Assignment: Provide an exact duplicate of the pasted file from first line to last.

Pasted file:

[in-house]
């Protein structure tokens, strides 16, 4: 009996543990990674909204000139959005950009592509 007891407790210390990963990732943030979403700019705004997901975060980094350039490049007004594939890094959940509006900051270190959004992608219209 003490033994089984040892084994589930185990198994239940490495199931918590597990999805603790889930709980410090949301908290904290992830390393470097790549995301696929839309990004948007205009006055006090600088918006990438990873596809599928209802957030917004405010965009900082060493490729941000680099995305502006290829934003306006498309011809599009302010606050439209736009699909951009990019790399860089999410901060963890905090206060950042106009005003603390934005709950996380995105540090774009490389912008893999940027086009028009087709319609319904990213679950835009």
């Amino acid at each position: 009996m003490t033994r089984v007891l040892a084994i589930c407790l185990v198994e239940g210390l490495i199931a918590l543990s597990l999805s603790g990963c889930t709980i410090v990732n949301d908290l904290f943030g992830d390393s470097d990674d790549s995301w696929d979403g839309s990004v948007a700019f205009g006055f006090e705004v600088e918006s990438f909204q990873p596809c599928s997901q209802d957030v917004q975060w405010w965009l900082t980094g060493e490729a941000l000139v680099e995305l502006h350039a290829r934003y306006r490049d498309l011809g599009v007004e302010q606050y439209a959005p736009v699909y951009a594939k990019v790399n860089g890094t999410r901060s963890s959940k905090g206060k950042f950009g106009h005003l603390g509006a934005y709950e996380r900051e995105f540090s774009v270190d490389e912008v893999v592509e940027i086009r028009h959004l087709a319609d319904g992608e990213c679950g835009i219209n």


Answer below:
[in-house]
């Protein structure tokens, strides 16, 4: 009996543990990674909204000139959005950009592509 007891407790210390990963990732943030979403700019705004997901975060980094350039490049007004594939890094959940509006900051270190959004992608219209 003490033994089984040892084994589930185990198994239940490495199931918590597990999805603790889930709980410090949301908290904290992830390393470097790549995301696929839309990004948007205009006055006090600088918006990438990873596809599928209802957030917004405010965009900082060493490729941000680099995305502006290829934003306006498309011809599009302010606050439209736009699909951009990019790399860089999410901060963890905090206060950042106009005003603390934005709950996380995105540090774009490389912008893999940027086009028009087709319609319904990213679950835009």
């Amino acid at each position: 009996m003490t033994r089984v007891l040892a084994i589930c407790l185990v198994e239940g210390l490495i199931a918590l543990s597990l999805s603790g990963c889930t709980i410090v990732n949301d908290l904290f943030g992830d390393s470097d990674d790549s995301w696929d979403g839309s990004v948007a700019f205009g006055f006090e705004v600088e918006s990438f909204q990873p596809c599928s997901q209802d957030v917004q975060w405010w965009l900082t980094g060493e490729a941000l000139v680099e995305l502006h350039a290829r934003y306006r490049d498309l011809g599009v007004e302010q606050y439209a959005p736009v699909y951009a594939k990019v790399n860089g890094t999410r901060s963890s959940k905090g206060k950042f950009g106009h005003l603390g509006a934005y709950e996380r900051e995105f540090s774009v270190d490389e912008v893999v592509e940027i086009r028009h959004l087709a319609d319904g992608e990213c679950g835009i219209n």